The Trail of Blood ch 1
It was wonderful to hear Dr. Carroll tell how he became interested in the history of the different denominations, ESPECIALLY THEIR ORIGIN. He wrote the book after he was 70 years old, but he said, "I was converted unto God when I was just a boy. I saw the many denominations and wondered which was the church the Lord Jesus founded."
Even in his youth he felt that in the study of the Scriptures and history, he could find the church which was the oldest and most like the churches described in the New Testament.
This research for the truth led him into many places and enabled him to gather one of the greatest libraries on church history. This library was given at his death to the Southwestern Baptist Seminary, Ft. Worth, Texas.
He found much church history, most of it seemed to be about the Catholics and Protestants. The history of Baptists he discovered, was written in blood. They were the hated people of the Dark Ages. Their preachers and people were put into prison and untold numbers were put to death. The world has never seen anything to compare with the suffering, the persecutions, heaped upon Baptists by the Catholic Hierarchy during the Dark Ages. The Pope was the world's dictator. This is why the Ana-Baptists, before the Reformation, called the Pope The Anti-Christ.
Their history is written in the legal documents and papers of those ages. It is through these records that the "TRAIL OF BLOOD" winds its way as you find such statements:
"At Zurich, after many disputations between Zuinglius and the Ana-Baptists, the Senate made an Act, that if any presume to rebaptize those who were baptized before (i.e. as infants) they should be drowned. At Vienna many Ana-Baptists were tied together in chains that one drew the other after him into the river, wherein they were all suffocated (drowned)." (Vida Supra, p. 61)
"In the year of our Lord A.D. 1539 two Ana-Baptists were burned beyond Southwark, and a little before them five Dutch Ana-Baptists were burned in Smithfield." (Fuller Church History.)
"In 1160 a company of Paulicians (Baptists) entered Oxford. Henry II ordered them to be branded on the forehead with hot irons, publicly whipped them through the streets of the city, to have their garments cut short at the girdles, and be turned into the open country. The villages were not to afford them any shelter or food and they perished a lingering death from cold and hunger." (Moore, Earlier and Later Nonconformity in Oxford 12.)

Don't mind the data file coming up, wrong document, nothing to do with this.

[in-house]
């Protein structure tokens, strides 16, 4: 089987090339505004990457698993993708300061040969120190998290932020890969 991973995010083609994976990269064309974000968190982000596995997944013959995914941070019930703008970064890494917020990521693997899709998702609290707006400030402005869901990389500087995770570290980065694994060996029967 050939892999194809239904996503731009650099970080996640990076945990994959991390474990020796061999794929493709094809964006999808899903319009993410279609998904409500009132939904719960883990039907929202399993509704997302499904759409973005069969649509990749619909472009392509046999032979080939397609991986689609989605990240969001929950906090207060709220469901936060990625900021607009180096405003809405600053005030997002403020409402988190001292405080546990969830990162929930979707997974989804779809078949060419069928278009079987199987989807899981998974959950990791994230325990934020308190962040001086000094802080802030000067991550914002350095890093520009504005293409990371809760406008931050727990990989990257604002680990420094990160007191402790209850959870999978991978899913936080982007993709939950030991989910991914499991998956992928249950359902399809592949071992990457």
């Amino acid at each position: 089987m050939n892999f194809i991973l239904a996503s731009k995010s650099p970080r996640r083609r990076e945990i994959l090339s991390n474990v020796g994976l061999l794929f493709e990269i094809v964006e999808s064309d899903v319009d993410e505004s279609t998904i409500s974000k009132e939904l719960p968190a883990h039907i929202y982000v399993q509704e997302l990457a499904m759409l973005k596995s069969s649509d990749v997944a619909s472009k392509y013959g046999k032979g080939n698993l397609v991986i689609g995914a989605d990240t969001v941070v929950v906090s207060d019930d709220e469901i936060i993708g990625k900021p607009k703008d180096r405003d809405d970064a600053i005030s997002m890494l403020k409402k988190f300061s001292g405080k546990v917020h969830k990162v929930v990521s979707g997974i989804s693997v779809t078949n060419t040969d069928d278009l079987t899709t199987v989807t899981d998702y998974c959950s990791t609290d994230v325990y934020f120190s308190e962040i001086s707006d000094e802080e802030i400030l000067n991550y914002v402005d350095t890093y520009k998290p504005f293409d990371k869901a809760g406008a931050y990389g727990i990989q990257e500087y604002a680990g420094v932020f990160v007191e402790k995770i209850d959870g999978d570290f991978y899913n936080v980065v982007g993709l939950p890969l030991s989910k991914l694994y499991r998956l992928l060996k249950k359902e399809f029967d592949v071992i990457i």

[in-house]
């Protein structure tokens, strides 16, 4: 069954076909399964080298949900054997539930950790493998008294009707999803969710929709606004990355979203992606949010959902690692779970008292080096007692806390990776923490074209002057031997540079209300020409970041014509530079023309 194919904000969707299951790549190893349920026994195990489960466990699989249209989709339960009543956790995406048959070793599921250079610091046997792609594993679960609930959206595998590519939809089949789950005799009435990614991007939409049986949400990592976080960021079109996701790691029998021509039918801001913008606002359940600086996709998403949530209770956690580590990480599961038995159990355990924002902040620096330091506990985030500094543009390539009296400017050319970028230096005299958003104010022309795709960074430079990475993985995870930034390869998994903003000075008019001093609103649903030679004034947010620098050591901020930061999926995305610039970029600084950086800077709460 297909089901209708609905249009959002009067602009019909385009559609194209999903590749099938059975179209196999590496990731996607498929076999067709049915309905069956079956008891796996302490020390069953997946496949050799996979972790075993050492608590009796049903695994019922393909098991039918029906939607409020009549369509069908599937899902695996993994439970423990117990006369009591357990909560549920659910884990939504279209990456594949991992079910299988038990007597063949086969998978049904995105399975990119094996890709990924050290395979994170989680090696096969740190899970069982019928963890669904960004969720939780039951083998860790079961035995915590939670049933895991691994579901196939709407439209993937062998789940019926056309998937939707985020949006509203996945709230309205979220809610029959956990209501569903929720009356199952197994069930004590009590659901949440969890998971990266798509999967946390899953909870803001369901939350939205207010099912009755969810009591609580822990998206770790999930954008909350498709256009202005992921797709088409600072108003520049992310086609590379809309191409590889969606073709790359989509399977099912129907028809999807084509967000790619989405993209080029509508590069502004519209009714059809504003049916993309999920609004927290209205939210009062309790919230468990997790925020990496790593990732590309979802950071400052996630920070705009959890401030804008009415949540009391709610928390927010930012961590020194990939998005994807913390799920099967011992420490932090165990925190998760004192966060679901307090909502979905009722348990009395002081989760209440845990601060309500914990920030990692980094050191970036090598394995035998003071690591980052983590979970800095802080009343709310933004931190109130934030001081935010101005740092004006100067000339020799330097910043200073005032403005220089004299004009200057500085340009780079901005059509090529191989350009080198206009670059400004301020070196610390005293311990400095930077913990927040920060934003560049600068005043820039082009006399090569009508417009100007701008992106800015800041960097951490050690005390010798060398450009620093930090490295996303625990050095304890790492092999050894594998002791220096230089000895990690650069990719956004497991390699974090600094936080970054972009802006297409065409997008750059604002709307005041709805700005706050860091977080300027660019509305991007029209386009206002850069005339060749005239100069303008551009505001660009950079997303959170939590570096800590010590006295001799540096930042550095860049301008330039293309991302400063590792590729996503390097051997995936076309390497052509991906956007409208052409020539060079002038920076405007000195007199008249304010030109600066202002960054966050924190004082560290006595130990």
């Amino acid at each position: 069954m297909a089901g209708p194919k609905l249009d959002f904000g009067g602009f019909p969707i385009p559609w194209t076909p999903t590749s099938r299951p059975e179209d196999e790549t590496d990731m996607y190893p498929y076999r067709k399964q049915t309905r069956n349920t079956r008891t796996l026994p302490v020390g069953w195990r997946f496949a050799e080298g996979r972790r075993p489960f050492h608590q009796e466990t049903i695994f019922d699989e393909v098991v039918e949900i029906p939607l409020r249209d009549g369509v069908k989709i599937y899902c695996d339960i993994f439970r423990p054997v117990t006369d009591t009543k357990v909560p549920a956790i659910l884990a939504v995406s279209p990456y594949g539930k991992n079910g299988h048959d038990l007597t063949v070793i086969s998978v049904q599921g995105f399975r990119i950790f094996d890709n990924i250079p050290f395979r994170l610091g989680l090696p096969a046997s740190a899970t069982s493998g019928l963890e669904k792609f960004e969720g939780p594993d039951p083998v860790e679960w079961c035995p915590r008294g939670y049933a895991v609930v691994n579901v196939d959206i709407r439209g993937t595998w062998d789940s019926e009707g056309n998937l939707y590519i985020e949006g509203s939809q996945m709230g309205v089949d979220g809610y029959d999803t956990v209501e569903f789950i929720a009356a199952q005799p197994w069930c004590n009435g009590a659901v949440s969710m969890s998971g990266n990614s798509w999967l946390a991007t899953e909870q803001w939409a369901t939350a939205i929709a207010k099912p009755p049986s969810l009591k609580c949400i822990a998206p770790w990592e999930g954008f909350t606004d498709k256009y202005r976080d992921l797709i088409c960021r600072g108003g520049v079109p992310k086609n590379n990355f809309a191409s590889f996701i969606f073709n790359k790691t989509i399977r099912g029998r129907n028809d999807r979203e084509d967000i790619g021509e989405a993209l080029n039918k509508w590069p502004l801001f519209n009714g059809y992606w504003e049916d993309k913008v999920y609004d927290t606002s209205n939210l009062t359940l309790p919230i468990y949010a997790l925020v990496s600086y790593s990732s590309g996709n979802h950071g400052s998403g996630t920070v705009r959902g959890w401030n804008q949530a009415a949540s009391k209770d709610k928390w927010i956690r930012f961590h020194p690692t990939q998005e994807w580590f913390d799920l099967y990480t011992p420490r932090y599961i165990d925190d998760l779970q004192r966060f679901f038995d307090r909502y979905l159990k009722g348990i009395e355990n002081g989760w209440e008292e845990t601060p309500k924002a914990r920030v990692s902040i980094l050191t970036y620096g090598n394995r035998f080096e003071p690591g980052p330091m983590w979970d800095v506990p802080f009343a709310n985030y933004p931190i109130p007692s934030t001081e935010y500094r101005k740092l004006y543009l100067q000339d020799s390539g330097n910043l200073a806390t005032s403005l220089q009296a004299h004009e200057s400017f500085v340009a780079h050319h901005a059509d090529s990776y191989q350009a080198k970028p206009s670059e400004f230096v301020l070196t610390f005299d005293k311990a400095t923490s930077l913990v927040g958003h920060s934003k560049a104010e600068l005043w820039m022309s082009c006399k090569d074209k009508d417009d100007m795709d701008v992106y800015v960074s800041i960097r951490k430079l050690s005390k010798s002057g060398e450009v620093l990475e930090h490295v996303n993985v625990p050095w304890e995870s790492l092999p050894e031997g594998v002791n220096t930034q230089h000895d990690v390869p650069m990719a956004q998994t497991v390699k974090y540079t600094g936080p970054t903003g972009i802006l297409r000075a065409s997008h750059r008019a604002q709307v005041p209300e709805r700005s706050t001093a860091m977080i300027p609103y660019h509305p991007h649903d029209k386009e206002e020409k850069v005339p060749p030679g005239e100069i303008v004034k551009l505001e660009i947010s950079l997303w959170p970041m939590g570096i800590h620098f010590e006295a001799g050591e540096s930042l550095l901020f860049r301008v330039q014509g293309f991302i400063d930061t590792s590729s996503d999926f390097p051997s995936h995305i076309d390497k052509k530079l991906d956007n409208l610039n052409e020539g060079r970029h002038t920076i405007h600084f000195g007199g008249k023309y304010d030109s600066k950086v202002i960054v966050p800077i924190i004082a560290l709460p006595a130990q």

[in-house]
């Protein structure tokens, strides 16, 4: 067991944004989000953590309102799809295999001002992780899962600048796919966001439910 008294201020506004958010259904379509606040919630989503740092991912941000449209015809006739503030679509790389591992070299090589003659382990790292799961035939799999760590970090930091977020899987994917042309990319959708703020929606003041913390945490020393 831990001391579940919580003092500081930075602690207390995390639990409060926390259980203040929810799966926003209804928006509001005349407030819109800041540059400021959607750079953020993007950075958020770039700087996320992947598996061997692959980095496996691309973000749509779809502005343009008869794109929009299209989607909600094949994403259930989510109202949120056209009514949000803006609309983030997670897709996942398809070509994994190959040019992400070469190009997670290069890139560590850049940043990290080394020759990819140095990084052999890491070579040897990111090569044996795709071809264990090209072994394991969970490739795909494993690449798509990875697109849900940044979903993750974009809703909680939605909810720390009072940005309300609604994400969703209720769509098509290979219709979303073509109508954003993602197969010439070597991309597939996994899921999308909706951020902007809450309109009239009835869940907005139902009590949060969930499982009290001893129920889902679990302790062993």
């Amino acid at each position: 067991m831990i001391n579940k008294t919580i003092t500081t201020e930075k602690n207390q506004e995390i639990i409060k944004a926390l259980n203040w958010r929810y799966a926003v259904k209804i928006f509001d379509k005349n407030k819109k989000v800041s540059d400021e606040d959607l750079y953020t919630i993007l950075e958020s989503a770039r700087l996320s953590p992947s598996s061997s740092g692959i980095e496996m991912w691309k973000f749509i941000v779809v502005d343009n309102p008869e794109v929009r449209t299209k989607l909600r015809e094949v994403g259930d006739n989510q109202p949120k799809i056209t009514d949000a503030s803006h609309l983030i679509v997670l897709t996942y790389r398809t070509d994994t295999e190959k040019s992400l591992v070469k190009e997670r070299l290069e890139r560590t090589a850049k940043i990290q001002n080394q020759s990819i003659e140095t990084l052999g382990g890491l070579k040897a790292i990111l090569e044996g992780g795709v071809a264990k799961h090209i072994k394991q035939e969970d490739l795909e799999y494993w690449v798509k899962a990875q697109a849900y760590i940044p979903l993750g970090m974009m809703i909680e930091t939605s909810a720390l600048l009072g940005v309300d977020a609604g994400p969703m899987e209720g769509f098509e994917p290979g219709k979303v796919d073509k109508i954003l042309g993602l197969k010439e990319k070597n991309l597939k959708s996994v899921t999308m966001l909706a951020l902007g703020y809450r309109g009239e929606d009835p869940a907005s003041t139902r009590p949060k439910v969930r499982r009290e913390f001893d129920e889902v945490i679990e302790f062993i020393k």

The old Chronicler Stowe, A.D. 1533, relates: "The 25th of May in St. Paul's Church, London, examined nineteen men and six women. Fourteen of them were condemned; a man and a woman were burned at Smithfield, the other twelve of them were sent to towns there to be burned."
Froude, the English historian, says of these Ana-Baptist martyrs: "The details are all gone, their names are gone. Scarcely the facts seem worth mentioning. For them no Europe was agitated, no court was ordered in mourning, no papal hearts trembled with indignation. At their death the world looked on complacent, indifferent or exulting. Yet here, out of twenty five poor men and women were found fourteen, who by no terror of stake or torture could be tempted to say they believed what they did not believe. History has for them no word of praise, yet they, too, were not giving their blood in vain. Their lives might have been as useless as the lives of most of us. In their death they assisted to pay the purchase of English freedom."
Likewise, in writings of their enemies as well as friends, Dr. Carroll found their history and that their trail through the ages was indeed bloody:
Cardinal Hosius (Catholic, A.D. 1524), President of the Council of Trent:
"Were it not that the baptists have been grievously tormented and cut off with the knife during the past twelve hundred years, they would swarm in greater number than all the Reformers." (Hosius, Letters, Apud Opera, pages 112,113.)
The "twelve hundred years" were the years preceding the Reformation in which Rome persecuted Baptists with the most cruel persecution thinkable.
Sir Isaac Newton: "The Baptists are the only body of known Christians that have never symbolized with Rome."
Mosheim (Lutheran): "Before the rise of Luther and Calvin, there lay secreted in almost all the countries of Europe persons who adhered tenaciously to the principles of modern Dutch Baptists."
Edinburg Cyclopedia (Presbyterian): "It must have already occurred to our readers that the Baptists are the same sect of Christians that were formerly described as Ana-Baptists. Indeed this seems to have been their leading principle from the time of Tertullian to the present time."
Tertullian was born just fifty years after the death of the Apostle John.
Go to Chapter II
Return to Table of Contents